Next, in 2019, a biotech I had invested in that was expected to become a unicorn had gone public. Unfortunately, it did not become a unicorn, despite having significant potential. I received candid feedback from international institutional investors, and what I understood from their feedback was that they did not comprehend the business of this company. It seemed like all Japanese biotechs appeared the same to them. This realization served as a catalyst for recognizing the need for impact assessment using global common indicators, using Theory of Change and logic models, and the 5 Dimensions approach to attract institutional investments to Japan. These firsthand experiences pulled me into the world of impact investing. However, when I started discussions with scholars about the impact assessment of four invested startups, I realized its complexity. Outcomes they pointed to were general concepts like “improvement in quality of life”, “extension of healthy life expectancy”, or “reduction in healthcare expenditure”. When I questioned whether all healthcare companies would end up with the same outcomes, they responded that these were the general outcomes.
Outsourcing impact assessment seemed challenging, so I thought, if that’s the case, I need to practice what I have learned from experience and, eventually, develop IMM that would resonate worldwide myself. It was with this determination that I crossed paths with SIIF, and here I am.
From Managing Healthcare Companies to Impact Enthusiast
Nanako: What about you, Reiri?
Reiri: Throughout my career, I have been involved in corporate strategy and business development of healthcare companies. It was during this time that I encountered the concept of “Creating Shared Value (CSV),” as advocated by Professor Michael Porter. In 2018, I had the privilege of taking his course at Harvard Business School. I firmly believed that companies should co-create value and contribute to society through their businesses, and I learned methods to visualize this value.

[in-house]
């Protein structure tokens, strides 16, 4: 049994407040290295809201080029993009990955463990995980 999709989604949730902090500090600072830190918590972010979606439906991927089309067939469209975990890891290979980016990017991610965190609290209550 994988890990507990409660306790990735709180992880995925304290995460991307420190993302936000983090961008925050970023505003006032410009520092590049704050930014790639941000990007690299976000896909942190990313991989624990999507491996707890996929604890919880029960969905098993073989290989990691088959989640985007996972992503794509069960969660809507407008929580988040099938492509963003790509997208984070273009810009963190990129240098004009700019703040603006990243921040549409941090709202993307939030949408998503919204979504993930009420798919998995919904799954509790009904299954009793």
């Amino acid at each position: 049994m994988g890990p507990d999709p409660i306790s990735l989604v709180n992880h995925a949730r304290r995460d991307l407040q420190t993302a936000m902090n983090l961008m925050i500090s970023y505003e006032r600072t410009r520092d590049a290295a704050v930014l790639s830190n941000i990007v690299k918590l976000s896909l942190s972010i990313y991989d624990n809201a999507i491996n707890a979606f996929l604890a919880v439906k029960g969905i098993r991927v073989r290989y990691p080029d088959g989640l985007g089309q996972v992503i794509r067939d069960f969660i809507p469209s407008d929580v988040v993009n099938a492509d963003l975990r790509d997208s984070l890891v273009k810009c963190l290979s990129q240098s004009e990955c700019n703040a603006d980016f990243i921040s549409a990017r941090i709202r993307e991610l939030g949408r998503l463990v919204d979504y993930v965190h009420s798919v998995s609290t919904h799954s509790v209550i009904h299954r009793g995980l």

Looking back at 2018, I used to speak to young professionals at the pharma company I was with at the time about the “Three Forces for Changing Society”: the power of crowds, the power of AI, and the power of social impact. It was around the time when impact entrepreneurs and impact startups were emerging, and I, too, began to take an interest in the realm of impact.
However, I had no direct exposure to impact entrepreneurs or impact startups. So, I enrolled in Japan’s only fundraising school, operated by the Japan Fundraising Association, to prepare myself in terms of both mindset and fundraising skills. Here, I systematically learned how to acquire supporters and raise funds for social purposes. I also gained like-minded lifetime friends who are tackling societal challenges from different backgrounds. It was an immensely enriching experience for me.
Immediately before joining SIIF, I held a position as Chief Strategy Officer at a company owned by a PE fund. The company had recently gone public, and at that time, I truly understood how investors, through the power of capital, could exert significant influence on a company. This experience motivated me to establish SIIFIC, where I aspire to drive positive social transformation through impact investing.
Navigating the Impact Investing Journey: Insights and Challenges
Nanako: Could you share your thoughts on your experience with impact investing and the challenges you foresee?
Kazu: To be honest, when I first started, I was not sure where to begin my learning journey. It was not until I participated in SIIF’s training sessions on the “Theory of Change” and “Systems Thinking” last autumn that I began to see a clearer path.
Reiri: Every week, through discussions within the team that includes Nanako and myself, I am learning different ways of thinking, and I feel that my perspective is gradually expanding. Building on this knowledge, we are currently engaged in concrete discussions with potential investment targets and progressing with Impact Due Diligence (DD).